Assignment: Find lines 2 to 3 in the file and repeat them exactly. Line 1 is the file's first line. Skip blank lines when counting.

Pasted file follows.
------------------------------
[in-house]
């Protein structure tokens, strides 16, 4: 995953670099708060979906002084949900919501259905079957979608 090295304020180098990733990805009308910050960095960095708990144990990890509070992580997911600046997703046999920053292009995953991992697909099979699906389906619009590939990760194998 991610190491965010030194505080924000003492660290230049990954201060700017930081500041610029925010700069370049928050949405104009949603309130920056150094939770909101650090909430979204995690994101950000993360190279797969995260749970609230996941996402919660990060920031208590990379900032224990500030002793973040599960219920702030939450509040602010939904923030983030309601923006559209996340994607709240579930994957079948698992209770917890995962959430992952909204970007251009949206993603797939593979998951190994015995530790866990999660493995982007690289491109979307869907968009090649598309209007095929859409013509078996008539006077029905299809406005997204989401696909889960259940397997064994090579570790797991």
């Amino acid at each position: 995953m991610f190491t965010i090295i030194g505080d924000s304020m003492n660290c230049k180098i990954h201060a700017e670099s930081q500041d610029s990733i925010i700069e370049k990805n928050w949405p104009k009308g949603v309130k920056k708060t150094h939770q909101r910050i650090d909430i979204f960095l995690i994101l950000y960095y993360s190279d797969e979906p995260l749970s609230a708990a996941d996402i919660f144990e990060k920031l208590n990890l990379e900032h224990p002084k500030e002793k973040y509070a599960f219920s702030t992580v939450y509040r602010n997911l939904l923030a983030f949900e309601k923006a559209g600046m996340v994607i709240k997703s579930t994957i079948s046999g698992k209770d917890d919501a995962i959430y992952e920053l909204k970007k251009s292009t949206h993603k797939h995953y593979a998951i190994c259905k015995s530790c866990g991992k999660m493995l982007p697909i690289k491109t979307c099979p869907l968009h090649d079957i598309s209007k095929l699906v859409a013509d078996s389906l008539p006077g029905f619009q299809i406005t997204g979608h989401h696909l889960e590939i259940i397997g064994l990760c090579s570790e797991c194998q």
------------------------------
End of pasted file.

């Protein structure tokens, strides 16, 4: 995953670099708060979906002084949900919501259905079957979608 090295304020180098990733990805009308910050960095960095708990144990990890509070992580997911600046997703046999920053292009995953991992697909099979699906389906619009590939990760194998 991610190491965010030194505080924000003492660290230049990954201060700017930081500041610029925010700069370049928050949405104009949603309130920056150094939770909101650090909430979204995690994101950000993360190279797969995260749970609230996941996402919660990060920031208590990379900032224990500030002793973040599960219920702030939450509040602010939904923030983030309601923006559209996340994607709240579930994957079948698992209770917890995962959430992952909204970007251009949206993603797939593979998951190994015995530790866990999660493995982007690289491109979307869907968009090649598309209007095929859409013509078996008539006077029905299809406005997204989401696909889960259940397997064994090579570790797991």
């Amino acid at each position: 995953m991610f190491t965010i090295i030194g505080d924000s304020m003492n660290c230049k180098i990954h201060a700017e670099s930081q500041d610029s990733i925010i700069e370049k990805n928050w949405p104009k009308g949603v309130k920056k708060t150094h939770q909101r910050i650090d909430i979204f960095l995690i994101l950000y960095y993360s190279d797969e979906p995260l749970s609230a708990a996941d996402i919660f144990e990060k920031l208590n990890l990379e900032h224990p002084k500030e002793k973040y509070a599960f219920s702030t992580v939450y509040r602010n997911l939904l923030a983030f949900e309601k923006a559209g600046m996340v994607i709240k997703s579930t994957i079948s046999g698992k209770d917890d919501a995962i959430y992952e920053l909204k970007k251009s292009t949206h993603k797939h995953y593979a998951i190994c259905k015995s530790c866990g991992k999660m493995l982007p697909i690289k491109t979307c099979p869907l968009h090649d079957i598309s209007k095929l699906v859409a013509d078996s389906l008539p006077g029905f619009q299809i406005t997204g979608h989401h696909l889960e590939i259940i397997g064994l990760c090579s570790e797991c194998q």